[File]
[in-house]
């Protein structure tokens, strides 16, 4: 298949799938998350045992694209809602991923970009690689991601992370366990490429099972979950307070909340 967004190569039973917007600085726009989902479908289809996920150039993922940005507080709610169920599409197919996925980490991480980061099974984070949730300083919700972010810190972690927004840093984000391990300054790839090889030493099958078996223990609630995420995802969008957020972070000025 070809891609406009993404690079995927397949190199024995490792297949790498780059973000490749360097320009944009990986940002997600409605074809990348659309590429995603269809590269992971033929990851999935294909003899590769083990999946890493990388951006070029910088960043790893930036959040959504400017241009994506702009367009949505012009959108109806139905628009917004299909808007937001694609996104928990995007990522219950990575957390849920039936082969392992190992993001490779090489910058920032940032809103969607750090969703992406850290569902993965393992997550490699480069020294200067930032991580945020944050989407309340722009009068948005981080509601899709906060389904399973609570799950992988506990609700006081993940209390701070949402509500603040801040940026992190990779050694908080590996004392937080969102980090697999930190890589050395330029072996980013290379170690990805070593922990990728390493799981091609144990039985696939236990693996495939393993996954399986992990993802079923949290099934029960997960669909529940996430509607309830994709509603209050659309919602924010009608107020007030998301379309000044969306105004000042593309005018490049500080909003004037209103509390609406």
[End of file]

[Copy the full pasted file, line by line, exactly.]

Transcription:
[in-house]
């Protein structure tokens, strides 16, 4: 298949799938998350045992694209809602991923970009690689991601992370366990490429099972979950307070909340 967004190569039973917007600085726009989902479908289809996920150039993922940005507080709610169920599409197919996925980490991480980061099974984070949730300083919700972010810190972690927004840093984000391990300054790839090889030493099958078996223990609630995420995802969008957020972070000025 070809891609406009993404690079995927397949190199024995490792297949790498780059973000490749360097320009944009990986940002997600409605074809990348659309590429995603269809590269992971033929990851999935294909003899590769083990999946890493990388951006070029910088960043790893930036959040959504400017241009994506702009367009949505012009959108109806139905628009917004299909808007937001694609996104928990995007990522219950990575957390849920039936082969392992190992993001490779090489910058920032940032809103969607750090969703992406850290569902993965393992997550490699480069020294200067930032991580945020944050989407309340722009009068948005981080509601899709906060389904399973609570799950992988506990609700006081993940209390701070949402509500603040801040940026992190990779050694908080590996004392937080969102980090697999930190890589050395330029072996980013290379170690990805070593922990990728390493799981091609144990039985696939236990693996495939393993996954399986992990993802079923949290099934029960997960669909529940996430509607309830994709509603209050659309919602924010009608107020007030998301379309000044969306105004000042593309005018490049500080909003004037209103509390609406």